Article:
The process of fabricating a denture usually begins with a dental impression or initial impression of the maxillary & mandibular ridges. Standard impression materials are used during the initial impression process. The initial impression is used to create a simple stone model that represents the maxillary and mandibular arches of the patients' mouth - this is not considered a detailed impression at this stage. Once the initial impression is taken, the stone model will be used to create a Custom Impression Tray which will be used to take a second and much more detailed and accurate impression of the patients maxillary and mandibular ridges. Polyvinylsiloxane impression material is one of several very accurate impression materials used when the final impression is taken of the maxillary & mandibular ridges. A wax rim is fabricated to assist the dentist or denturist with establishing the vertical dimension of occlusion. After this a bite registration is created to marry the position of one arch to the other.
Once the relative position of each arch to the other is known, the wax rim can be used as a base to place the selected denture teeth in correct position. This arrangement of teeth is tried in the mouth so that adjustments can be made to the Occlusion. After the occlusion has been verified by the Dentist or Denturist with the patient, and all phonetic requirements are met, the denture is processed.
Processing a denture is usually performed in a lost-wax process whereby the form of the final denture, including the acrylic denture teeth, is invested in stone. This investment is then heated, and the wax is removed through a sprue when it melts. The remaining cavity is then either filled by forced injection or pouring of the uncured denture acrylic which is either a Heat Cured or Cold-Cured type of denture acrylic. During the processing period, Heat Cured acrylics - also called Permanent Denture Acrylics, go through a process called Polymerization causing the acrylic materials to bond very tightly-and taking several hours to complete. The end result is a denture which looks much more natural, is much stronger & durable than a Cold Cured Temporary Denture, resists stains and odors and will last for many years. Cold Cured or Cold Pour Dentures-also known as Temporary Dentures, do not look very natural, are not very durable, tend to contain a high percentage of porosity and are only considered Temporary until a more permanent solution is found. These types of dentures are inferior and tend to cost much less due to their quick turn around time (usually minutes) and low cost materials and teeth. It is not suggested that a patient wear a Cold Cured denture for a long period of time, for they are prone to cracks and can break rather easily. After a curing period, the stone investment is removed, the acrylic is polished, and the denture is complete.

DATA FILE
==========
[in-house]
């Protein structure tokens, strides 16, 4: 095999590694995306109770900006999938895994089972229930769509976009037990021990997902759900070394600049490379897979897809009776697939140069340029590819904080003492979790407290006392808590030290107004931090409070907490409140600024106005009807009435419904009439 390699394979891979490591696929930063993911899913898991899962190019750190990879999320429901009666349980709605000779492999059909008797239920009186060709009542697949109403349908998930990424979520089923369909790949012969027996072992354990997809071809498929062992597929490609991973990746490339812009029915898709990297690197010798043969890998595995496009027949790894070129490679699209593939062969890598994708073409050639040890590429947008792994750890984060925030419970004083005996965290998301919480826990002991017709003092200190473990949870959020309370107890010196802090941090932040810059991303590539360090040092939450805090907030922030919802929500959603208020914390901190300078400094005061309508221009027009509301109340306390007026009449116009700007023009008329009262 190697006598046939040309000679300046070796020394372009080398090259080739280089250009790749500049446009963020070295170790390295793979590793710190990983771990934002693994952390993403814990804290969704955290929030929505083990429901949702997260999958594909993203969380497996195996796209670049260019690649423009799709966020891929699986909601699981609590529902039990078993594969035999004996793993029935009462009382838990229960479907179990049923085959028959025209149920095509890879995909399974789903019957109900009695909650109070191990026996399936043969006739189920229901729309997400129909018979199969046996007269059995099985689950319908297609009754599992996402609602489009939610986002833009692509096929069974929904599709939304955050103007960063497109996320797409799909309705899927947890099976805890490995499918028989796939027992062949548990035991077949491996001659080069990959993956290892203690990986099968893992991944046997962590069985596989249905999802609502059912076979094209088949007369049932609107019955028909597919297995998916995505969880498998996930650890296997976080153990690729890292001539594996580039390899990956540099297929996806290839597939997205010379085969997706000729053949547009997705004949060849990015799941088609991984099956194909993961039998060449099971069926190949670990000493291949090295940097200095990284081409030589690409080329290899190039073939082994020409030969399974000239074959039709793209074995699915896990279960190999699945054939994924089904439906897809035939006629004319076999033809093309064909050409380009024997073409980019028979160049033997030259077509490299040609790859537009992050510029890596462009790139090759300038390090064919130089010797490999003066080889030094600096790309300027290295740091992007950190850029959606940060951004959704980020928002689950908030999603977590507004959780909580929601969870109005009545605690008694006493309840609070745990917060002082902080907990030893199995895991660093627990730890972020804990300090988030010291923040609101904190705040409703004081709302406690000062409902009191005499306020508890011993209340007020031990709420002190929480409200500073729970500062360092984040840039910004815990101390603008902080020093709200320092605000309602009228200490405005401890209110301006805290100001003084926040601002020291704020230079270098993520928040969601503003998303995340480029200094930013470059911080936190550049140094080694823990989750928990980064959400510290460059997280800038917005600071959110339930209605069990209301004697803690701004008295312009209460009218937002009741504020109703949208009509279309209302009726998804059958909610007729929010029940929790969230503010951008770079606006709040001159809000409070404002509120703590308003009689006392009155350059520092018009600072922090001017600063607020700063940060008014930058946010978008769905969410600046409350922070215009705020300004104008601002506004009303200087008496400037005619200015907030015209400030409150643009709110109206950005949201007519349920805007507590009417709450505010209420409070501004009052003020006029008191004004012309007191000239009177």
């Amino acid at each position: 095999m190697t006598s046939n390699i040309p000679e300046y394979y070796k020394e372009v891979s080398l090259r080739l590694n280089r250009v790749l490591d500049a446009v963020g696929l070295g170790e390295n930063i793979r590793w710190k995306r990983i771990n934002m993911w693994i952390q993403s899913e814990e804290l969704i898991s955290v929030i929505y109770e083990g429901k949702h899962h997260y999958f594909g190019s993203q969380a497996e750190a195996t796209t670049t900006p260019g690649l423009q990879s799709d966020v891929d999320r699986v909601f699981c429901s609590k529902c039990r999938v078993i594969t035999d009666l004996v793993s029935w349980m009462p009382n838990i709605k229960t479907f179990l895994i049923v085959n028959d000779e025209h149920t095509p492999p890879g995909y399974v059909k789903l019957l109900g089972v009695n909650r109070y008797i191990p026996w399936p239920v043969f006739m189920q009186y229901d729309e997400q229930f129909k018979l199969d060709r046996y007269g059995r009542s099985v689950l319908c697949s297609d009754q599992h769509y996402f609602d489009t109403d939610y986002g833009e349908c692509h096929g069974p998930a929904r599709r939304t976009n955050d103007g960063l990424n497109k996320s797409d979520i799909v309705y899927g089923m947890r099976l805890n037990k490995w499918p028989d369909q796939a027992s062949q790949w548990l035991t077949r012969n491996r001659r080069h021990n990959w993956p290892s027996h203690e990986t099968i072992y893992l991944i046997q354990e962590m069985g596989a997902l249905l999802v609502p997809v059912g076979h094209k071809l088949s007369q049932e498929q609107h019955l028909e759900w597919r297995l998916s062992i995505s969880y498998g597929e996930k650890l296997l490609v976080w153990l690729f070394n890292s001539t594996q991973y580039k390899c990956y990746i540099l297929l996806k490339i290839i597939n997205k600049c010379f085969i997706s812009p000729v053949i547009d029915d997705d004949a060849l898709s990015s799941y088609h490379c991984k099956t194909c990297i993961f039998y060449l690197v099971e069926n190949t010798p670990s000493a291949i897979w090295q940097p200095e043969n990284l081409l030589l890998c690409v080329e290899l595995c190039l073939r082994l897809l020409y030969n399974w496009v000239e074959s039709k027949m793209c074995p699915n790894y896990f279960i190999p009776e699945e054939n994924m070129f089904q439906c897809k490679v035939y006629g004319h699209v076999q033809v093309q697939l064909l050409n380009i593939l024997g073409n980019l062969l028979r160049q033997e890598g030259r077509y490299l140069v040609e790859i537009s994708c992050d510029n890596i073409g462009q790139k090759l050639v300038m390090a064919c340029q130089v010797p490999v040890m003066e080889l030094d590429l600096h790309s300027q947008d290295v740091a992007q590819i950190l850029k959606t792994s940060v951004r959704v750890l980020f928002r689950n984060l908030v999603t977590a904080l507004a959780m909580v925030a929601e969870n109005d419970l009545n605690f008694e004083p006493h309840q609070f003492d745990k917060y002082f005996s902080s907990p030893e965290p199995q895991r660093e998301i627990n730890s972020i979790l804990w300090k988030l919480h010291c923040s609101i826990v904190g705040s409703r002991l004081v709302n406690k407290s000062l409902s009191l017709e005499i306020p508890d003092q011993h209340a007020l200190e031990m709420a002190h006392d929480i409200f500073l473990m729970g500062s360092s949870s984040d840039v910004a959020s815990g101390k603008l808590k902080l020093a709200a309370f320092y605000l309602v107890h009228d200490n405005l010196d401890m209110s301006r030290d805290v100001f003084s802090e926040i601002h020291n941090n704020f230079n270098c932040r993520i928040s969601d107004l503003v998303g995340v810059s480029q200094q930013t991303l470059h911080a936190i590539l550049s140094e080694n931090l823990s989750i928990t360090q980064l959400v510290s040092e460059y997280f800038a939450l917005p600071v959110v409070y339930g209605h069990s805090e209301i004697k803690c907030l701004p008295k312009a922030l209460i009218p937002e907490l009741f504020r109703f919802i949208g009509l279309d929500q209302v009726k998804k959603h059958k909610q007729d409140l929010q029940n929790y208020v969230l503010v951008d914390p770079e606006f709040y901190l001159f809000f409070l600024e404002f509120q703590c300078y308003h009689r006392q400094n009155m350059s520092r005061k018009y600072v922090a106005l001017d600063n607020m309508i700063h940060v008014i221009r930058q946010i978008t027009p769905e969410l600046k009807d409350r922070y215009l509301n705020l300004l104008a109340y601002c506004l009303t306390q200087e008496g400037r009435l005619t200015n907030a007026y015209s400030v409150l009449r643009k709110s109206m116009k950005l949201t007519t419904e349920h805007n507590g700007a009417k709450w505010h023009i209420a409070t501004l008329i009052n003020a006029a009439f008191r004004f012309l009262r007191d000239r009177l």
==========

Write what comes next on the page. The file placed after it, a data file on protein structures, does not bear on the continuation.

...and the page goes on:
Problems with complete dentures 
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Problems with dentures include the fact that patients are not used to having something in their mouth that is not food. The brain senses this appliance as "food" and sends messages to the salivary glands to produce more saliva and to secrete it at a higher rate. This will only happen in the first 12 to 24 hours, after which the salivary glands return to their normal output. New dentures can also be the cause of sore spots as they compress the soft tissues mucosa (denture bearing soft tissue). A few denture adjustments for the days following insertion of the dentures can take care of this issue. Gagging is another problem encountered by a minority of patients. At times, this may be due to a denture that is too loose, too thick or extended too far posteriorly onto the soft palate. At times, gagging may also be attributed to psychological denial of the denture. (Psychological gagging is the most difficult to treat since it is out of the dentist's control. In such cases, an implant supported palateless denture may have to be constructed). Sometimes there could be a gingivitis under the full dentures, which is caused by accumulation of dental plaque. One of the most common problems for new full upper denture wearers is the loss of taste.
Prosthodontic principles of dentures 
Support is the principle that describes how well the underlying mucosa (oral tissues, including gums and the vestibules) keeps the denture from moving vertically towards the arch in question, and thus being excessively depressed and moving deeper into the arch. For the mandibular arch, this function is provided by the gingiva (gums) and the buccal shelf (region extending laterally (beside) from the posterior (back) ridges), whereas in the maxillary arch, the palate joins in to help support the denture. The larger the denture flanges (part of the denture that extends into the vestibule), the better the support and stability. Long flanges beyond the functional depth of the sulcus are a common error in denture construction, often (but not always) leading to movement in function.